The Court is empowered to make directions regarding the payment of money to or by an external administrator and which are inconsistent with the obligations outlined above pursuant to s 65-45 of the IPS.
This section was considered and applied in the recent decision of Justice Markovic of the Federal Court of Australia in Re Ten Network Holdings Limited (Administrators Appointed) (Receivers & Managers Appointed)  FCA 1144.
This decision arose from an application made on 30 August 2017 by Mark Korda, Jarrod Villani and Jenny Nettleton of KordaMentha (Administrators) as the Administrators of the Ten Network group of companies comprising fourteen companies in administration (Ten Group), seeking directions pursuant to s 65-45 of the IPS that would have the effect of permitting the Administrators to:
- operate as administration accounts for the group, bank accounts that were held only in the name of the company that had operated the treasury function for the group
- make payments into and out of that account regardless of which company in the group the payment or receipt related to so long as it related to one of the companies in the group.
In considering the application, her Honour accepted the Administrators' submissions that an application under s 65-45 of the IPS should be approached in a similar way to an application under s 447A of the Corporations Act to modify the operation of Part 5.3A in relation to a particular administration. In the circumstances, her Honour considered it was appropriate to give the directions sought by the Administrators for the following reasons:
- the companies under administration were all part of the same corporate group and one of those companies had historically acted as the treasury company for that group;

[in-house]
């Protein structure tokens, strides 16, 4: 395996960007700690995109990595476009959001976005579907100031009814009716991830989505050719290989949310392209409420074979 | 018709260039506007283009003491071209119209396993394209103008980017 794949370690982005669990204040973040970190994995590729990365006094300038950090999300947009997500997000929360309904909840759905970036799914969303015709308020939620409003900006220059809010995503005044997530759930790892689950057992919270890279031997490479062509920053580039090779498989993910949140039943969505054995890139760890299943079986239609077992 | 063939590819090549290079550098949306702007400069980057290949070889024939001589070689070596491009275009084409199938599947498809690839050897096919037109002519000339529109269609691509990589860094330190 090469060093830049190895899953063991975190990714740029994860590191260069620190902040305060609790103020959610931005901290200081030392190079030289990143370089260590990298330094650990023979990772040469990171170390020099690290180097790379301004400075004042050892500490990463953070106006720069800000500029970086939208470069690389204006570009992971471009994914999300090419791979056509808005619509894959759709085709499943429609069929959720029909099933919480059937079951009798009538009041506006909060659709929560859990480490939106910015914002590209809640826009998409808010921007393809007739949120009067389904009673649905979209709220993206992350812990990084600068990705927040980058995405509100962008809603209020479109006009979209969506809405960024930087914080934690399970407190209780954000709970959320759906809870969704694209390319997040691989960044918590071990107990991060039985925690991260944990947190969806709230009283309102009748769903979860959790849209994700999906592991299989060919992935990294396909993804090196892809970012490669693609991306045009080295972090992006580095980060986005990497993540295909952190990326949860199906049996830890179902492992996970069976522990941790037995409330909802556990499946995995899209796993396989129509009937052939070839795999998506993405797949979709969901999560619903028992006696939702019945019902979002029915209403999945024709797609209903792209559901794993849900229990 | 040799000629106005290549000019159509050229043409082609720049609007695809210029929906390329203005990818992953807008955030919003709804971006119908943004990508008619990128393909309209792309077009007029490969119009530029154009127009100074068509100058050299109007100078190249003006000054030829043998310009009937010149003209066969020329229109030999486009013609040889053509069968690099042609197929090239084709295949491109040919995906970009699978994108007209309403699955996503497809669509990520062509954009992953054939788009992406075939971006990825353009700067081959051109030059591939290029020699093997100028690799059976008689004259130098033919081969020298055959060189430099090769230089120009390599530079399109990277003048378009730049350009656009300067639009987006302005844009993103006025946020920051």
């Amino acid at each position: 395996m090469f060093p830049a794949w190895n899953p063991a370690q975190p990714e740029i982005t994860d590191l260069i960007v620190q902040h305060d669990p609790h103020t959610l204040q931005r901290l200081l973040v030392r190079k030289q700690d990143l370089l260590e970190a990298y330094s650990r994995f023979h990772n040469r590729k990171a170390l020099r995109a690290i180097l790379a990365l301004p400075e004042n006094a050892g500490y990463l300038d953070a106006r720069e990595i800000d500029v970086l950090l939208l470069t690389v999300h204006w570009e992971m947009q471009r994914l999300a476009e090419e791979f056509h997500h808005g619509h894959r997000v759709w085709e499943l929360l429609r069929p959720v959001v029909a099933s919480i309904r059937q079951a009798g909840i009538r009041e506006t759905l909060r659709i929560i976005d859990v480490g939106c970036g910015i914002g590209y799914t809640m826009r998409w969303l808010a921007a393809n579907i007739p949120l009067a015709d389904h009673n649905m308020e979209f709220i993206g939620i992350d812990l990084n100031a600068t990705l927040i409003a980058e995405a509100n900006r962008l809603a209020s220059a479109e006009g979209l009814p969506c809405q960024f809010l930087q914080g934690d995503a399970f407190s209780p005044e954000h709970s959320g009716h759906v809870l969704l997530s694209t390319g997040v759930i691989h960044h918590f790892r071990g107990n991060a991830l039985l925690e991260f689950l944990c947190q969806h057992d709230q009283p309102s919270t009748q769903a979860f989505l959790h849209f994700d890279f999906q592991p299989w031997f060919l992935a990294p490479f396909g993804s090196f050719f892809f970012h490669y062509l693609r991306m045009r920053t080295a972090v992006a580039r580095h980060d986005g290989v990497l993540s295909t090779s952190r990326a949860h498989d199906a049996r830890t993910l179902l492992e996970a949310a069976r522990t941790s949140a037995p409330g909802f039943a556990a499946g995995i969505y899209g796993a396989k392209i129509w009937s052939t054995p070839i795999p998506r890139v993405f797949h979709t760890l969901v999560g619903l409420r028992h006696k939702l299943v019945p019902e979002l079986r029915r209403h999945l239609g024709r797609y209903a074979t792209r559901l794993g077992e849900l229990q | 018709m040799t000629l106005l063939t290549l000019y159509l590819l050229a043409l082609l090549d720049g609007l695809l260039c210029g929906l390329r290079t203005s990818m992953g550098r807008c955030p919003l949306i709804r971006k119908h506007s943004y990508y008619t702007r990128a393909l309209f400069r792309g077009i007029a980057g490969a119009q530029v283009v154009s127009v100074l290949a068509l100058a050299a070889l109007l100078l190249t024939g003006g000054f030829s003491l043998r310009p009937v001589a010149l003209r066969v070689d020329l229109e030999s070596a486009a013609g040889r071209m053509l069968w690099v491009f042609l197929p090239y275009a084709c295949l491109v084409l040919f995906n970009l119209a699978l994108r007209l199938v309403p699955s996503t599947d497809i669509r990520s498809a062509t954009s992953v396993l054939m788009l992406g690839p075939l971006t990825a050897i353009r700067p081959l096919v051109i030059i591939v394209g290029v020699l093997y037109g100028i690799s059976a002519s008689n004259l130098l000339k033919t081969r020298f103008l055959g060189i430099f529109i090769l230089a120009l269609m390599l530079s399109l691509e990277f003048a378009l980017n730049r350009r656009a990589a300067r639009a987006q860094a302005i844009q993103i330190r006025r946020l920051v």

- the Administrators had continued to operate the group with that company as the treasury company. In doing so, they had kept records of all payments made or received by that treasury company on behalf of the other companies in the group so that a reconciliation could be prepared at any time;
- three of the companies in the Ten Group were dormant and had no assets. The other companies in the Ten Group (including the treasury company) were all party to a deed of cross guarantee. There was therefore no risk that creditors of a particular company in the Ten Group would be prejudiced by the intermingling of funds in the administration account;
- apart from the treasury company, none of the other companies in the Ten Group had any funds and a strict compliance with Division 65 would require the Administrators to take steps that would lead to additional costs being incurred and a potential loss of efficiency in circumstances where it would not necessarily improve the record keeping of the group; and
- the administrations were only expected to continue for a relatively short time and therefore the need for relief from the operation of Division 65 only arose for a short period of time.
Justice Markovic considered that the directions sought would not prejudice any creditor of the Ten Group, that it was in the interests of creditors that the directions be made and that the directions were consistent with the objects of Division 65.
We acted for the Administrators in the application before Justice Markovic; counsel for the Administrators were Ian Jackman SC and Tiffany Wong.